Supreme Court Says It Will Hear Drug-Test Cases

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WASHINGTON--The U.S. Supreme Court, broadening its inquiry into employee drug-testing policies, agreed last week to hear a case that involves the Transportation Department's rules for railroad workers.

The Justices said they would hear arguments in the railroad case next fall in tandem with arguments in National Treasury Employees Union v. Von Raab (Case No. 86-1879), a suit involving a drug-test requirement for Treasury Department employees. The Court had previously announced that it would hear the latter case during its 1988-89 term.

A decision in the cases could affect school-district policies regarding the testing of teachers, bus drivers, and other employees.

The railroad case, Burnley v. Railway Labor Executives' Association (No. 87-1555), began in 1985 when the union filed suit to block the implementation of rules that require workers involved in accidents to submit to submit to urine or blood testing. A federal district judge upheld the requirement, but a federal appellate court ruled last February that it violated workers' Fourth Amendment right to be free from unreasonable searches and seizures.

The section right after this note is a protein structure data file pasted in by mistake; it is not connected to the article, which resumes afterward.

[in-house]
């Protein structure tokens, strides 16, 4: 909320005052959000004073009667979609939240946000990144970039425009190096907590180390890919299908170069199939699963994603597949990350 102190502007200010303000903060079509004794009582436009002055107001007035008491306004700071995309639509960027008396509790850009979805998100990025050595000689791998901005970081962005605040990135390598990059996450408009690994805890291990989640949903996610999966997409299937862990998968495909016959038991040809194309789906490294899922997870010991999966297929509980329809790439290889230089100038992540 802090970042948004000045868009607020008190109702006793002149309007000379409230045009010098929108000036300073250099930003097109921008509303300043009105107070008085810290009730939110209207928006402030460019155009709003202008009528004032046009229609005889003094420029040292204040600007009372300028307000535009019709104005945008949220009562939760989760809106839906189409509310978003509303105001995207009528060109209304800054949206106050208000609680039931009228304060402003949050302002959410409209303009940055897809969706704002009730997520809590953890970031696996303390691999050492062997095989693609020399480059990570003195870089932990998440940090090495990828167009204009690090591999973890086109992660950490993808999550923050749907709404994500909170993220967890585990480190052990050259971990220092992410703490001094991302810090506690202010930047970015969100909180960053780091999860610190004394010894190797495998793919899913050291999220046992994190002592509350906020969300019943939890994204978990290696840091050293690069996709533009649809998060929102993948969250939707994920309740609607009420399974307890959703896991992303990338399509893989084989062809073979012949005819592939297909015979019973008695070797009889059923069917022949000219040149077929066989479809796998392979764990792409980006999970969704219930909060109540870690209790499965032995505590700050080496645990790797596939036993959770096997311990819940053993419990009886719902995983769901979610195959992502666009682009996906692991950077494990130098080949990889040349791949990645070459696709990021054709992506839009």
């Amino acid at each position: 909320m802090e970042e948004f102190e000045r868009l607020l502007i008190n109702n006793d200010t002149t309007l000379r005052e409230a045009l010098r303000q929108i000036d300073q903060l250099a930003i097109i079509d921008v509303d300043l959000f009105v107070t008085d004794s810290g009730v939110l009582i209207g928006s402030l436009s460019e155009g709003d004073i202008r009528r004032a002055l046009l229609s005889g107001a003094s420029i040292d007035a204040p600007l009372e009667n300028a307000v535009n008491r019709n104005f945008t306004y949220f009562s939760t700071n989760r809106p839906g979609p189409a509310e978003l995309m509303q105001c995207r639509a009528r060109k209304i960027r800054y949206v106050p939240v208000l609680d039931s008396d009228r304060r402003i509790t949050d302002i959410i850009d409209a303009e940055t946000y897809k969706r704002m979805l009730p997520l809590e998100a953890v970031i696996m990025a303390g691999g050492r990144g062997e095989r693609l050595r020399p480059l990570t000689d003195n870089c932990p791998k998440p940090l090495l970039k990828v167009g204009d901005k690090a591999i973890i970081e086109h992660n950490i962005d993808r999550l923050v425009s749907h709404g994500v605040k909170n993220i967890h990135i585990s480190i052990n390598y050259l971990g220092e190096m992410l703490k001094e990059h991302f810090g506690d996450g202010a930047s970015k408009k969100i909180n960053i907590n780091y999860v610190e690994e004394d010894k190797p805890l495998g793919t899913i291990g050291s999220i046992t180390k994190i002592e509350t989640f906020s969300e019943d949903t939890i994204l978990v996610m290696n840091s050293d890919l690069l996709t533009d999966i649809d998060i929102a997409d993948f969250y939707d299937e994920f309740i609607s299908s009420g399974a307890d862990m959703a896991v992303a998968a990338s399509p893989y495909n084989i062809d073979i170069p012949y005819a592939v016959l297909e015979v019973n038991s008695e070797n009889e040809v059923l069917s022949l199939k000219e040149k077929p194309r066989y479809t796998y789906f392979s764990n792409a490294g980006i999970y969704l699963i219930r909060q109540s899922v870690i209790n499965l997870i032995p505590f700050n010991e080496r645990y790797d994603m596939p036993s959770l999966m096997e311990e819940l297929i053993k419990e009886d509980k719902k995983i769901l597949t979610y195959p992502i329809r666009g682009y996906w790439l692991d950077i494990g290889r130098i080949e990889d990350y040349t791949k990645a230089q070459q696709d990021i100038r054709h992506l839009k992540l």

The appellate court that heard the N.T.E.U. case had upheld the constitutionality of the Treasury Department's drug-test rule.

In other action, the Court last week declined to review:

  • Elmendorf v. Shaler Area School District (No. 87-1714), in which Pennsylvania's high court ruled last July that a taxpayer had no right to withhold a portion of his property taxes from the district to protest the teaching of evolution.
  • Roque v. Kercado-Melendez (No. 87-173), in which a federal appeals court last September ordered the reinstatement of a school superintendent in Puerto Rico. The court ruled that the commonwealth's secretary of education, a member of the Popular Democratic Party, dismissed the superintendent, who belongs to a rival party, for political reasons. --TM

Vol. 07, Issue 38

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